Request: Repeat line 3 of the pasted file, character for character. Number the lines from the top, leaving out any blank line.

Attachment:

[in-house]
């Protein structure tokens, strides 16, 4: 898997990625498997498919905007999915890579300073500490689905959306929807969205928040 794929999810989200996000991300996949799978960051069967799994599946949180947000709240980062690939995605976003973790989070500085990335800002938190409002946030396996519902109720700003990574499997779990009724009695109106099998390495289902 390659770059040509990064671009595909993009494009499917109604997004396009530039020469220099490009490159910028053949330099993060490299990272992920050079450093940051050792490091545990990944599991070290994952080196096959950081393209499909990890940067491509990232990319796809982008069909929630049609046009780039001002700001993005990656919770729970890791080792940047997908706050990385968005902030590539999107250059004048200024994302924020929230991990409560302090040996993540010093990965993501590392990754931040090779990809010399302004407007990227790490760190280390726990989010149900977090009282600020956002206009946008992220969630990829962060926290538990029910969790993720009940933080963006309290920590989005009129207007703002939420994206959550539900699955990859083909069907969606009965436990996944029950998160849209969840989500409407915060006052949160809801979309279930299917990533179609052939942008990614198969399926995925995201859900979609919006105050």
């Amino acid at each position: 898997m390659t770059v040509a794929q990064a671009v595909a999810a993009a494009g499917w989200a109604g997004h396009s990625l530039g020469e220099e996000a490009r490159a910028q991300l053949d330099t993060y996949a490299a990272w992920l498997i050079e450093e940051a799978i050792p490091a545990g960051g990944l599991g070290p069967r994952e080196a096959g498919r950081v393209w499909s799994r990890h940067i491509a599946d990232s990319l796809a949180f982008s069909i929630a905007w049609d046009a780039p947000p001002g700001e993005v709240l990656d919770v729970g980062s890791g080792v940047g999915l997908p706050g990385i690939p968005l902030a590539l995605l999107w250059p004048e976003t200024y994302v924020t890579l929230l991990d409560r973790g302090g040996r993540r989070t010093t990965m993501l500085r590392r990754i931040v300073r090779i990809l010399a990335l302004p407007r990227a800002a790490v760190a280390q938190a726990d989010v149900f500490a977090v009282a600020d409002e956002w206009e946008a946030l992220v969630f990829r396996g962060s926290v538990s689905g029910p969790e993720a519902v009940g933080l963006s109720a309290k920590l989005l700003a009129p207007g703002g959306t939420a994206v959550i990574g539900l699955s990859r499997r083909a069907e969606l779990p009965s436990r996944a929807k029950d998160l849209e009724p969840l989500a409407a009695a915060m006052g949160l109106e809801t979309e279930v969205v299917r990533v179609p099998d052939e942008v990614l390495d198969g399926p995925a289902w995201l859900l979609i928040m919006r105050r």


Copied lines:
């Amino acid at each position: 898997m390659t770059v040509a794929q990064a671009v595909a999810a993009a494009g499917w989200a109604g997004h396009s990625l530039g020469e220099e996000a490009r490159a910028q991300l053949d330099t993060y996949a490299a990272w992920l498997i050079e450093e940051a799978i050792p490091a545990g960051g990944l599991g070290p069967r994952e080196a096959g498919r950081v393209w499909s799994r990890h940067i491509a599946d990232s990319l796809a949180f982008s069909i929630a905007w049609d046009a780039p947000p001002g700001e993005v709240l990656d919770v729970g980062s890791g080792v940047g999915l997908p706050g990385i690939p968005l902030a590539l995605l999107w250059p004048e976003t200024y994302v924020t890579l929230l991990d409560r973790g302090g040996r993540r989070t010093t990965m993501l500085r590392r990754i931040v300073r090779i990809l010399a990335l302004p407007r990227a800002a790490v760190a280390q938190a726990d989010v149900f500490a977090v009282a600020d409002e956002w206009e946008a946030l992220v969630f990829r396996g962060s926290v538990s689905g029910p969790e993720a519902v009940g933080l963006s109720a309290k920590l989005l700003a009129p207007g703002g959306t939420a994206v959550i990574g539900l699955s990859r499997r083909a069907e969606l779990p009965s436990r996944a929807k029950d998160l849209e009724p969840l989500a409407a009695a915060m006052g949160l109106e809801t979309e279930v969205v299917r990533v179609p099998d052939e942008v990614l390495d198969g399926p995925a289902w995201l859900l979609i928040m919006r105050r």